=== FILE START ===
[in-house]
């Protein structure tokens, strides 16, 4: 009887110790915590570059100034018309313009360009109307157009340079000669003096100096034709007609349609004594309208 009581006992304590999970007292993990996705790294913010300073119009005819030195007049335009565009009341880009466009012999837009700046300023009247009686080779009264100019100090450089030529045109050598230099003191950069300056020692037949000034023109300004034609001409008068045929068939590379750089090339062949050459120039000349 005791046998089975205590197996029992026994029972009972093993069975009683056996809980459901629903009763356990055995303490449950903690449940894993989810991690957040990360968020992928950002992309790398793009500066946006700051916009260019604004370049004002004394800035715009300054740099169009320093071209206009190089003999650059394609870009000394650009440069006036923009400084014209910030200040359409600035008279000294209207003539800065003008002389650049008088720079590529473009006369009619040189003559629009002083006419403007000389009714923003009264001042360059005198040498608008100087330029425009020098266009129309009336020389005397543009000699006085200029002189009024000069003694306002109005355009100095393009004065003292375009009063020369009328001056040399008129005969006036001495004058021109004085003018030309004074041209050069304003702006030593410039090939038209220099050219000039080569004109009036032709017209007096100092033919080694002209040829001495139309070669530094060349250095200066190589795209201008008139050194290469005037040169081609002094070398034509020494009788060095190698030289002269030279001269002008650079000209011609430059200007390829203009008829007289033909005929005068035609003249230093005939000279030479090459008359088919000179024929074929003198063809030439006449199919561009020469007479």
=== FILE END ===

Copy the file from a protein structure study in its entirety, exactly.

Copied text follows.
[in-house]
């Protein structure tokens, strides 16, 4: 009887110790915590570059100034018309313009360009109307157009340079000669003096100096034709007609349609004594309208 009581006992304590999970007292993990996705790294913010300073119009005819030195007049335009565009009341880009466009012999837009700046300023009247009686080779009264100019100090450089030529045109050598230099003191950069300056020692037949000034023109300004034609001409008068045929068939590379750089090339062949050459120039000349 005791046998089975205590197996029992026994029972009972093993069975009683056996809980459901629903009763356990055995303490449950903690449940894993989810991690957040990360968020992928950002992309790398793009500066946006700051916009260019604004370049004002004394800035715009300054740099169009320093071209206009190089003999650059394609870009000394650009440069006036923009400084014209910030200040359409600035008279000294209207003539800065003008002389650049008088720079590529473009006369009619040189003559629009002083006419403007000389009714923003009264001042360059005198040498608008100087330029425009020098266009129309009336020389005397543009000699006085200029002189009024000069003694306002109005355009100095393009004065003292375009009063020369009328001056040399008129005969006036001495004058021109004085003018030309004074041209050069304003702006030593410039090939038209220099050219000039080569004109009036032709017209007096100092033919080694002209040829001495139309070669530094060349250095200066190589795209201008008139050194290469005037040169081609002094070398034509020494009788060095190698030289002269030279001269002008650079000209011609430059200007390829203009008829007289033909005929005068035609003249230093005939000279030479090459008359088919000179024929074929003198063809030439006449199919561009020469007479």